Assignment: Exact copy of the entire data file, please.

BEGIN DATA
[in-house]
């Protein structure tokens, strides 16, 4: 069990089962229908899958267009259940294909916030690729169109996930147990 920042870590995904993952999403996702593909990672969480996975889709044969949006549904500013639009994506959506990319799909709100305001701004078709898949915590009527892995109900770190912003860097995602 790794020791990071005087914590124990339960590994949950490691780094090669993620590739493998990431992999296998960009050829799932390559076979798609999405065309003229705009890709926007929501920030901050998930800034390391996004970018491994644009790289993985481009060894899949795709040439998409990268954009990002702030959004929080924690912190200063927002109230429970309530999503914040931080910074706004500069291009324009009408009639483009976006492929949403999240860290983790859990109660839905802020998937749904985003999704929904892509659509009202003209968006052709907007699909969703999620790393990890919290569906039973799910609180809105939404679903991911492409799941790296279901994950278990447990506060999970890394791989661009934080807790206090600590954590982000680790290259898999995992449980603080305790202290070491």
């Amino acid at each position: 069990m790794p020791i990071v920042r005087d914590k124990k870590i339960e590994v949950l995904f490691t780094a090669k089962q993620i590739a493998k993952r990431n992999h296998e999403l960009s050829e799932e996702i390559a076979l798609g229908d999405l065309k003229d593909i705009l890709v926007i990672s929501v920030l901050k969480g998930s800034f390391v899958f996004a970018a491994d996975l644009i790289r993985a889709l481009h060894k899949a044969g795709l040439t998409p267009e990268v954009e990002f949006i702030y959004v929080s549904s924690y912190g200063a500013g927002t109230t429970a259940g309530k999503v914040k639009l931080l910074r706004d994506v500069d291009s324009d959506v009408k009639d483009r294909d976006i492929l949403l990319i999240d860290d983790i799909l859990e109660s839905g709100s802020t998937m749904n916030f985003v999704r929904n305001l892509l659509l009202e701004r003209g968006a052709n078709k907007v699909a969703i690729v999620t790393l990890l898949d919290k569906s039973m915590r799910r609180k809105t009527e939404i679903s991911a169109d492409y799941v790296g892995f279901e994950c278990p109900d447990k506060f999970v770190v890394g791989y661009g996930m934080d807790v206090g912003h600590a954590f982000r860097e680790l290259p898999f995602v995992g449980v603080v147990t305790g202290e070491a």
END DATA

[in-house]
């Protein structure tokens, strides 16, 4: 069990089962229908899958267009259940294909916030690729169109996930147990 920042870590995904993952999403996702593909990672969480996975889709044969949006549904500013639009994506959506990319799909709100305001701004078709898949915590009527892995109900770190912003860097995602 790794020791990071005087914590124990339960590994949950490691780094090669993620590739493998990431992999296998960009050829799932390559076979798609999405065309003229705009890709926007929501920030901050998930800034390391996004970018491994644009790289993985481009060894899949795709040439998409990268954009990002702030959004929080924690912190200063927002109230429970309530999503914040931080910074706004500069291009324009009408009639483009976006492929949403999240860290983790859990109660839905802020998937749904985003999704929904892509659509009202003209968006052709907007699909969703999620790393990890919290569906039973799910609180809105939404679903991911492409799941790296279901994950278990447990506060999970890394791989661009934080807790206090600590954590982000680790290259898999995992449980603080305790202290070491």
């Amino acid at each position: 069990m790794p020791i990071v920042r005087d914590k124990k870590i339960e590994v949950l995904f490691t780094a090669k089962q993620i590739a493998k993952r990431n992999h296998e999403l960009s050829e799932e996702i390559a076979l798609g229908d999405l065309k003229d593909i705009l890709v926007i990672s929501v920030l901050k969480g998930s800034f390391v899958f996004a970018a491994d996975l644009i790289r993985a889709l481009h060894k899949a044969g795709l040439t998409p267009e990268v954009e990002f949006i702030y959004v929080s549904s924690y912190g200063a500013g927002t109230t429970a259940g309530k999503v914040k639009l931080l910074r706004d994506v500069d291009s324009d959506v009408k009639d483009r294909d976006i492929l949403l990319i999240d860290d983790i799909l859990e109660s839905g709100s802020t998937m749904n916030f985003v999704r929904n305001l892509l659509l009202e701004r003209g968006a052709n078709k907007v699909a969703i690729v999620t790393l990890l898949d919290k569906s039973m915590r799910r609180k809105t009527e939404i679903s991911a169109d492409y799941v790296g892995f279901e994950c278990p109900d447990k506060f999970v770190v890394g791989y661009g996930m934080d807790v206090g912003h600590a954590f982000r860097e680790l290259p898999f995602v995992g449980v603080v147990t305790g202290e070491a």